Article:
Martin Villarreal, et al v. MG Builders, et al, No. 09-40424 (5th Cir. 2009)

Annotate this Case
Download PDF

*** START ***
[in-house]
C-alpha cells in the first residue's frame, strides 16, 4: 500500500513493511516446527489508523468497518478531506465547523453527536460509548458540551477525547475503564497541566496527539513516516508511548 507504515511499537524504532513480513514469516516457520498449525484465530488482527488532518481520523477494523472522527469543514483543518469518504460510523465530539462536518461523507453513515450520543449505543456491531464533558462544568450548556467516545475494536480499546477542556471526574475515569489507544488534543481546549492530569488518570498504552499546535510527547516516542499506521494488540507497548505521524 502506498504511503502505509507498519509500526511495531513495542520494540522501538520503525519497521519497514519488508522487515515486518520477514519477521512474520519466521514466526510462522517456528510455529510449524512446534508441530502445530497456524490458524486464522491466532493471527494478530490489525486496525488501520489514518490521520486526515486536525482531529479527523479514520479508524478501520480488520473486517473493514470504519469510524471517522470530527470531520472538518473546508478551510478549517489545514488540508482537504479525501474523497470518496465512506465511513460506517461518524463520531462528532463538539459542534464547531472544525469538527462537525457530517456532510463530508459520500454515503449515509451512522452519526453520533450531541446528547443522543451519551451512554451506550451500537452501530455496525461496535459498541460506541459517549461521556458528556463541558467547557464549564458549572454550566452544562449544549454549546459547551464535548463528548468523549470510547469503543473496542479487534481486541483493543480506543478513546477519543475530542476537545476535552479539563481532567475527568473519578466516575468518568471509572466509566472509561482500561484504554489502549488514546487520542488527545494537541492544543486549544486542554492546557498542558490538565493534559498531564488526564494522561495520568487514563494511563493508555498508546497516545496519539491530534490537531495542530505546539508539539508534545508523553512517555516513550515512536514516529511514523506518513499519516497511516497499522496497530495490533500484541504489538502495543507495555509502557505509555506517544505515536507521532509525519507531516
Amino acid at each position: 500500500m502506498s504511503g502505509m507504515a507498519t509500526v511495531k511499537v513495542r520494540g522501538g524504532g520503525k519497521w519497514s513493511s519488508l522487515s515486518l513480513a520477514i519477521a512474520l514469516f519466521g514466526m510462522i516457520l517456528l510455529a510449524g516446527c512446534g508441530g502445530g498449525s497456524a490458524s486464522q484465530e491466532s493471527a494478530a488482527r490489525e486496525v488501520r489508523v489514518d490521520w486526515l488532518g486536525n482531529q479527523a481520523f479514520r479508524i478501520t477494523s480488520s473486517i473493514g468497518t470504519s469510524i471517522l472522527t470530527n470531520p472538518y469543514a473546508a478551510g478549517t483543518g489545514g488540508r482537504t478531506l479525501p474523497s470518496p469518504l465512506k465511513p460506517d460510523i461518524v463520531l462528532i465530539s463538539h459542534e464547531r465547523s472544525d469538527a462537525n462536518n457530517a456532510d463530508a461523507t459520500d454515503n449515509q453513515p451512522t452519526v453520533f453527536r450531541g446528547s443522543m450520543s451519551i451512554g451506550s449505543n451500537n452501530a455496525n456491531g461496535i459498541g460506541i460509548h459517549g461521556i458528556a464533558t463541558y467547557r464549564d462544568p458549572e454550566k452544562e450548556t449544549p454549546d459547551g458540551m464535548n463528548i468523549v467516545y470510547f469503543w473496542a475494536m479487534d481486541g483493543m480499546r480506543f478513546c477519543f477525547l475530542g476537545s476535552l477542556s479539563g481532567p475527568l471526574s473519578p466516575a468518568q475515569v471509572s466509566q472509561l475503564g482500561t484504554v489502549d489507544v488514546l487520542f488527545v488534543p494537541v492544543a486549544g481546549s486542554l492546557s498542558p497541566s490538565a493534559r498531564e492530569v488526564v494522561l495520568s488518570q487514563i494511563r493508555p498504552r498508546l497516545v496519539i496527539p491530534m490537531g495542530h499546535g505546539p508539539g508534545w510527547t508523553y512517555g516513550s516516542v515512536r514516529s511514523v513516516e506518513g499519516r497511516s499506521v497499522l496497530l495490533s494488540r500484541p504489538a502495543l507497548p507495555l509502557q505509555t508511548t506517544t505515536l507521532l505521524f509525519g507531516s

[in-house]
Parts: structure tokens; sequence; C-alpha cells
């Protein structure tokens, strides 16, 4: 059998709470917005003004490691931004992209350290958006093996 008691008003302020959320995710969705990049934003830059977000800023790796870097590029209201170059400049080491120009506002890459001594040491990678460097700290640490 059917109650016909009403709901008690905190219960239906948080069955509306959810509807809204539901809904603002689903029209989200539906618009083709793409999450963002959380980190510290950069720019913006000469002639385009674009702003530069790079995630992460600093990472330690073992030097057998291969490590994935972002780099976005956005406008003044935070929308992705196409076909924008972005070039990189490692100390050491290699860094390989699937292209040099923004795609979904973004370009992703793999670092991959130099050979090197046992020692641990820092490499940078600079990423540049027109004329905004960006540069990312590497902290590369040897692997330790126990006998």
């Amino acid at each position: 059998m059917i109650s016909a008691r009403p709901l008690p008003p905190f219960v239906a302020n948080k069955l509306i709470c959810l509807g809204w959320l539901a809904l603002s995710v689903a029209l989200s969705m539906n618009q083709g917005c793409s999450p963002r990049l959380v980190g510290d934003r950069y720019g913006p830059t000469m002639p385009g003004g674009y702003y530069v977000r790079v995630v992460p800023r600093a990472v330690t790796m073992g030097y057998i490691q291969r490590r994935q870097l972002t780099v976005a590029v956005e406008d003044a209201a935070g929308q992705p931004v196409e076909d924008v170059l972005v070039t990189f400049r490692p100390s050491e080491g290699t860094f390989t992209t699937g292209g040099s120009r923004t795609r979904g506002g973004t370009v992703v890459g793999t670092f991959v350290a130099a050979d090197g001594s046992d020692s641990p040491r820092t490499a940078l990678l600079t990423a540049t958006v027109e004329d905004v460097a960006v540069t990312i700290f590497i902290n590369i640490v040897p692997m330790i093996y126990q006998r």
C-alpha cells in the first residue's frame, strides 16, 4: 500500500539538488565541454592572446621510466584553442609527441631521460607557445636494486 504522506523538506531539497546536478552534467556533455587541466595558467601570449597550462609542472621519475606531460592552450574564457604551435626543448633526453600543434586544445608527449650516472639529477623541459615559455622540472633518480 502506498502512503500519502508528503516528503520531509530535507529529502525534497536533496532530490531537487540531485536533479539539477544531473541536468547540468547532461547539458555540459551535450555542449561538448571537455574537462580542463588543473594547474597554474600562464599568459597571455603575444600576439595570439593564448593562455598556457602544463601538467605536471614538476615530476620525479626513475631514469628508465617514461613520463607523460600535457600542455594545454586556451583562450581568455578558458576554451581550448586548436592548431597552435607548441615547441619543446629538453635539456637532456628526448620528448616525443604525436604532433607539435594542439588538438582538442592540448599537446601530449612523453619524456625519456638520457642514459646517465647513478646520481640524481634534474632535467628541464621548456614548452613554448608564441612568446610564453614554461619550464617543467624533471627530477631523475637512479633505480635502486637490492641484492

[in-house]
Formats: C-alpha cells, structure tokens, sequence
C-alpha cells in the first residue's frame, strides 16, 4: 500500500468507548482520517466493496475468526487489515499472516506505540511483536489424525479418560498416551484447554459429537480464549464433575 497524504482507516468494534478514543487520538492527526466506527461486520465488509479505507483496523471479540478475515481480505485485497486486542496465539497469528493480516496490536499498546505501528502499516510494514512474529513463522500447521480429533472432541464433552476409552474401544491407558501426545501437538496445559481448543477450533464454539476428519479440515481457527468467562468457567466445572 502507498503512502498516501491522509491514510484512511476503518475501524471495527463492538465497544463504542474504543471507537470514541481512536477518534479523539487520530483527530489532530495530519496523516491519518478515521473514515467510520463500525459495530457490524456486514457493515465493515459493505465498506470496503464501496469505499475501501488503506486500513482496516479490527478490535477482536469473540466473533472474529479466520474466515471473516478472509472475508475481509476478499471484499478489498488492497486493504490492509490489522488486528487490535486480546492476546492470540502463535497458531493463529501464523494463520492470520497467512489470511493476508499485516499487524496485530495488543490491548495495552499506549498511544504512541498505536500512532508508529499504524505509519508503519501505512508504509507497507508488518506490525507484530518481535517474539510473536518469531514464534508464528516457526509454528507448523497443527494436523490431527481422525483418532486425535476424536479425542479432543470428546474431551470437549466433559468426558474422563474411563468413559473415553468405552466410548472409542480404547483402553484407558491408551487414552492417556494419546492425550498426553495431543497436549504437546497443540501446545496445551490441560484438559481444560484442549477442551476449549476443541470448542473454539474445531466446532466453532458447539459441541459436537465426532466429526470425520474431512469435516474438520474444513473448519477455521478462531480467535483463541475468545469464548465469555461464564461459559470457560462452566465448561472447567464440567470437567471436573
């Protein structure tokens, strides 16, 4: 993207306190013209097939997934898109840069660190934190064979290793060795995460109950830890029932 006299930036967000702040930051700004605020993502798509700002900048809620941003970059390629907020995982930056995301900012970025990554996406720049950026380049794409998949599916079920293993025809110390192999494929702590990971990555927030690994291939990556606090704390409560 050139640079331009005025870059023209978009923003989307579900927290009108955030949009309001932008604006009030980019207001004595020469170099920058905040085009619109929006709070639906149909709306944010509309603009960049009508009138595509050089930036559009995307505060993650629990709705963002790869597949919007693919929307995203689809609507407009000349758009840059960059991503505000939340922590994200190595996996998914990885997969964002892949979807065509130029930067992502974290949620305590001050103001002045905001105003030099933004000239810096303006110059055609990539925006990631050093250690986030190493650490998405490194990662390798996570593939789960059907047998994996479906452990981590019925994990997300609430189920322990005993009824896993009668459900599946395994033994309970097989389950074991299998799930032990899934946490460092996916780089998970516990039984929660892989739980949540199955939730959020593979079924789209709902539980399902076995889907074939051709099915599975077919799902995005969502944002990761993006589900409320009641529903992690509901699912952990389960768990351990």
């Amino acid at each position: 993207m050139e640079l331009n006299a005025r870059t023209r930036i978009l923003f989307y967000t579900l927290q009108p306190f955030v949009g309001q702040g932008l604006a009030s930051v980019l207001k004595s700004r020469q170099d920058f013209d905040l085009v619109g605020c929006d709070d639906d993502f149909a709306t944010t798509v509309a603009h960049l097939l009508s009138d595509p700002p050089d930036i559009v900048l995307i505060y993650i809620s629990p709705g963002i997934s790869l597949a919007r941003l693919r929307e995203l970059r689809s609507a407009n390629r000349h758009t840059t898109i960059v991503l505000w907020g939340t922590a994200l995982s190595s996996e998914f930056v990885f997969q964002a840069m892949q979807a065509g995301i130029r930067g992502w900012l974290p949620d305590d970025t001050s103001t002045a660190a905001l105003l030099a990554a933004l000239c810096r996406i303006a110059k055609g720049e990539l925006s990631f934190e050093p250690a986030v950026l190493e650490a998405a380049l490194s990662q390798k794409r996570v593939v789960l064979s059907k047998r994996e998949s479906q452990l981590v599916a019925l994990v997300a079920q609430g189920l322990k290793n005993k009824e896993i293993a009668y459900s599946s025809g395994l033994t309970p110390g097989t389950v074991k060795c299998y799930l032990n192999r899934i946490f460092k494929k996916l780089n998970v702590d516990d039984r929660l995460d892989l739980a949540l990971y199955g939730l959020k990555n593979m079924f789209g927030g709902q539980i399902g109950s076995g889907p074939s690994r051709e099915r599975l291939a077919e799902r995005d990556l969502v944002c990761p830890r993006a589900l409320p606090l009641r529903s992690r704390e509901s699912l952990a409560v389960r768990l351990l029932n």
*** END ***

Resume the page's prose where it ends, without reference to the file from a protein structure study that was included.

IN THE UNITED STATES COURT OF APPEALS United States Court of Appeals FOR THE FIFTH CIRCUIT Fifth Circuit FILED November 19, 2009 No. 09-40424 Summary Calendar Charles R. Fulbruge III Clerk MARTIN VILLARREAL; SALVADOR PANTOJA; ALICIA PANTOJA; CARMEN REYES; GRISELDA VILLARREAL; ET AL, Plaintiffs-Appellants v. MG BUILDERS; FRANK ARCHITECTS, INC.; WSC, INC., Defendants-Appellees v. TRINITY TESTING LABORATORIES, INC., Third Party Defendant-Appellee Appeal from the United States District Court for the Southern District of Texas USDC No. 5:03-cv-11 Before HIGGINBOTHAM, CLEMENT, and SOUTHWICK, Circuit Judges. PER CURIAM:* The Plaintiffs filed suit for damages arising from the faulty construction of their homes under numerous theories of Texas state law. The district court * Pursuant to 5TH CIR . R. 47.5, the court has determined that this opinion should not be published and is not precedent except under the limited circumstances set forth in 5TH CIR . R. 47.5.4. No. 09-40424 dismissed each of the claims against M.G. Builders either for failure to state a claim upon which relief may be granted or on summary judgment. The Plaintiffs argue on appeal that genuine issues of material fact exist. We AFFIRM. In 1997, the city of Laredo, Texas and the Laredo Affordable Housing Corporation ( the City Defendants ) received federal funds for the construction of a new subdivision. The single-family homes were reserved for low-income families. The City Defendants hired a number of contractors and subcontractors to assist with the project, including Defendant M.G. Builders. When the subdivision was complete, several individuals some of whom are the Plaintiffs purchased homes directly from the City Defendants. No contractual relationship existed between M.G. Builders and these purchasers. Sometime after construction terminated in 1999, it became apparent that the Plaintiffs homes were defectively built. In 2002, the Plaintiffs filed suit against the City Defendants, M.G. Builders, and the other subcontractors involved in the project. They alleged violations of the Texas Deceptive Trade Practices Act ( DTPA ), fraud in a real estate transaction, violations of the Texas Real Estate Construction Act, negligence and gross negligence, negligent misrepresentation, breach of contract, and civil conspiracy. M.G. Builders moved for dismissal or summary judgment on each allegation. The district judge ruled from the bench that the claims be dismissed either for failure to state a claim or on summary judgment. However, before the court s order could be entered, the case was stayed due to the bankruptcy of defendant Trinity Testing. When the stay was lifted in 2007, the district court reconsidered M.G. Builders motions, and re-affirmed the court s prior ruling. On appeal, the Plaintiffs allege generally that the district court erred when it did not find an implied warranty of workmanlike conduct despite the absence of privity of contract, that a genuine issue of material fact existed as to whether M.G. 2 No. 09-40424 Builders violated the DTPA, and that the district court abused its discretion by denying their motion for a continuance prior to the original trial date. We review de novo a district court s grant of both summary judgment and a motion to dismiss pursuant to Rule 12(b)(6). Noble Energy, Inc. v. Bituminous Cas. Co., 529 F.3d 642, 645 (5th Cir. 2008); True v. Robles, 571 F.3d 412, 417 (5th Cir. 2009). The Plaintiffs first allege that a residential homebuilder impliedly warrants that the house will be constructed in a good and workmanlike manner. Humber v. Morton, 426 S.W.2d 554, 561 (Tex. 1968). However, in the single authority cited for the existence of implied warranties owed by a homebuilder, a direct contract existed between the builder who was also the seller and the purchaser. Id. No such contractual relationship exists here.1 Second, Plaintiffs contend that an implied warranty to perform services to repair or modify existing tangible property in a workmanlike manner may arise under common law if mandated by public policy. See Rocky Mountain Helicopters, Inc. v. Lubbock County Hosp. Dist., 987 S.W.2d 50, 53 (Tex. 1998). While this recitation of the law is accurate, such warranties are only appropriate in agreements for repair to existing property, not for new construction. See id. Even if M.G. Builders actions could be construed as repairs, the imposition of an implied warranty is an extraordinary remedy for plaintiffs who cannot otherwise find redress. Id. Here, Plaintiffs concede that they have successfully settled with the City Defendants. The district court also dismissed the DTPA claim as barred by the statute of limitations. No competent evidence to the contrary is offered. M.G. Builders 1 Questions concerning whether implied warranties of construction in a good and workmanlike manner are owed to subsequent purchasers, and whether M.G. Builders was a contractor or a subcontractor, are insufficiently posed and supported by authority in the trial court, on appeal, or both. We do not consider those points. 3 No. 09-40424 affidavit was self-serving. That reality does not create a genuine issue for trial; only contradictory evidence would do that, and none exists in this record. See Anderson v. Liberty Lobby, 477 U.S. 242, 256-57 (1986). Finally, the district court did not abuse its discretion when it denied the Plaintiffs motion for a continuance prior to the original trial date. We review the denial of a motion for relief under Federal Rule of Civil Procedure 56(f) for an abuse of discretion. Adams v. Travelers Indem. Co. of Conn., 465 F.3d 156, 161 (5th Cir. 2006). The Plaintiffs counsel asserted that further discovery was needed without stating with particularity why additional discovery was necessary nor how it would generate genuine issues of material fact. We have held that a non-moving party may not rely on vague assertions regarding the need for additional discovery. Culwell v. City of Fort Worth, 468 F.3d 868, 873 (5th Cir. 2006). Because no genuine issues of material fact exist, the district court properly disposed of the Plaintiffs claims. Consequently, we AFFIRM. 4